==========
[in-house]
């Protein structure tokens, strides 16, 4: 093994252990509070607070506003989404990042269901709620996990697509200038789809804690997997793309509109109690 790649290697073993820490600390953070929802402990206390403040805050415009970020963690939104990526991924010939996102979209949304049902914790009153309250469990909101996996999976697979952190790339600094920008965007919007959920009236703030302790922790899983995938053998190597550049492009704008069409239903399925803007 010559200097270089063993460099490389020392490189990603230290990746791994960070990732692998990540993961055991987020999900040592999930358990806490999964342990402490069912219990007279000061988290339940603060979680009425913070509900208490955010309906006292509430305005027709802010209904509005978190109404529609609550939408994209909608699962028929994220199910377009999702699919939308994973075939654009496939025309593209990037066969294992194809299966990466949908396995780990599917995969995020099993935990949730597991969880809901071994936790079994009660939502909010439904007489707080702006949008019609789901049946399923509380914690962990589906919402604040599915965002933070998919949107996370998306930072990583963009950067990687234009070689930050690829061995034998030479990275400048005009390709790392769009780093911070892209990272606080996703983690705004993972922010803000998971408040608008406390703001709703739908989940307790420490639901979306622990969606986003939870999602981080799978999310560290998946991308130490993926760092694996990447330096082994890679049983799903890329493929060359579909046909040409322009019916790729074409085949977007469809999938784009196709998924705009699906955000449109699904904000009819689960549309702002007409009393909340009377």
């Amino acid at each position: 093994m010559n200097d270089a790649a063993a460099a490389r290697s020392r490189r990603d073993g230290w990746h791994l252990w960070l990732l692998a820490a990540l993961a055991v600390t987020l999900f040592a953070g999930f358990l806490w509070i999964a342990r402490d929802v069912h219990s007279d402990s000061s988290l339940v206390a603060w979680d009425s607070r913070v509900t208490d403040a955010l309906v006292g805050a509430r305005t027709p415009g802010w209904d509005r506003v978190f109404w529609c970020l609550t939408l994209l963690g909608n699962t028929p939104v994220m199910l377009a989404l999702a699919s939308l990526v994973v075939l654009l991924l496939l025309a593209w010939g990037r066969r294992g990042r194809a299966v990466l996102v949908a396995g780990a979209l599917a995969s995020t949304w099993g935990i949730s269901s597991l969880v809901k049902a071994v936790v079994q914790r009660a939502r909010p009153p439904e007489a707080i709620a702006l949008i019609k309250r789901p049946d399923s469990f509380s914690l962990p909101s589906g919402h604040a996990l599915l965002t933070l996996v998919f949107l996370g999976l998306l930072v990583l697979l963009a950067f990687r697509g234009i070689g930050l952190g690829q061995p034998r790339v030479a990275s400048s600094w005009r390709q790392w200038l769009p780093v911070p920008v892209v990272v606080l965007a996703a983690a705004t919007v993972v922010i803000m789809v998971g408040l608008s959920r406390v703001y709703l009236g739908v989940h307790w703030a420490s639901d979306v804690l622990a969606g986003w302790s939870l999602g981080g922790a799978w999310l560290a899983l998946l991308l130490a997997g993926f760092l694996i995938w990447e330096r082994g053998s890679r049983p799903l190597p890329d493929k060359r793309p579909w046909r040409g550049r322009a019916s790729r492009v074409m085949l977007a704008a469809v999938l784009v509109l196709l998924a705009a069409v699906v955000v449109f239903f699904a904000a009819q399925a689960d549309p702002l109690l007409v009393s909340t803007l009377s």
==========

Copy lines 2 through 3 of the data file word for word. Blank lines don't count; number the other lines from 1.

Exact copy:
């Protein structure tokens, strides 16, 4: 093994252990509070607070506003989404990042269901709620996990697509200038789809804690997997793309509109109690 790649290697073993820490600390953070929802402990206390403040805050415009970020963690939104990526991924010939996102979209949304049902914790009153309250469990909101996996999976697979952190790339600094920008965007919007959920009236703030302790922790899983995938053998190597550049492009704008069409239903399925803007 010559200097270089063993460099490389020392490189990603230290990746791994960070990732692998990540993961055991987020999900040592999930358990806490999964342990402490069912219990007279000061988290339940603060979680009425913070509900208490955010309906006292509430305005027709802010209904509005978190109404529609609550939408994209909608699962028929994220199910377009999702699919939308994973075939654009496939025309593209990037066969294992194809299966990466949908396995780990599917995969995020099993935990949730597991969880809901071994936790079994009660939502909010439904007489707080702006949008019609789901049946399923509380914690962990589906919402604040599915965002933070998919949107996370998306930072990583963009950067990687234009070689930050690829061995034998030479990275400048005009390709790392769009780093911070892209990272606080996703983690705004993972922010803000998971408040608008406390703001709703739908989940307790420490639901979306622990969606986003939870999602981080799978999310560290998946991308130490993926760092694996990447330096082994890679049983799903890329493929060359579909046909040409322009019916790729074409085949977007469809999938784009196709998924705009699906955000449109699904904000009819689960549309702002007409009393909340009377």
């Amino acid at each position: 093994m010559n200097d270089a790649a063993a460099a490389r290697s020392r490189r990603d073993g230290w990746h791994l252990w960070l990732l692998a820490a990540l993961a055991v600390t987020l999900f040592a953070g999930f358990l806490w509070i999964a342990r402490d929802v069912h219990s007279d402990s000061s988290l339940v206390a603060w979680d009425s607070r913070v509900t208490d403040a955010l309906v006292g805050a509430r305005t027709p415009g802010w209904d509005r506003v978190f109404w529609c970020l609550t939408l994209l963690g909608n699962t028929p939104v994220m199910l377009a989404l999702a699919s939308l990526v994973v075939l654009l991924l496939l025309a593209w010939g990037r066969r294992g990042r194809a299966v990466l996102v949908a396995g780990a979209l599917a995969s995020t949304w099993g935990i949730s269901s597991l969880v809901k049902a071994v936790v079994q914790r009660a939502r909010p009153p439904e007489a707080i709620a702006l949008i019609k309250r789901p049946d399923s469990f509380s914690l962990p909101s589906g919402h604040a996990l599915l965002t933070l996996v998919f949107l996370g999976l998306l930072v990583l697979l963009a950067f990687r697509g234009i070689g930050l952190g690829q061995p034998r790339v030479a990275s400048s600094w005009r390709q790392w200038l769009p780093v911070p920008v892209v990272v606080l965007a996703a983690a705004t919007v993972v922010i803000m789809v998971g408040l608008s959920r406390v703001y709703l009236g739908v989940h307790w703030a420490s639901d979306v804690l622990a969606g986003w302790s939870l999602g981080g922790a799978w999310l560290a899983l998946l991308l130490a997997g993926f760092l694996i995938w990447e330096r082994g053998s890679r049983p799903l190597p890329d493929k060359r793309p579909w046909r040409g550049r322009a019916s790729r492009v074409m085949l977007a704008a469809v999938l784009v509109l196709l998924a705009a069409v699906v955000v449109f239903f699904a904000a009819q399925a689960d549309p702002l109690l007409v009393s909340t803007l009377s």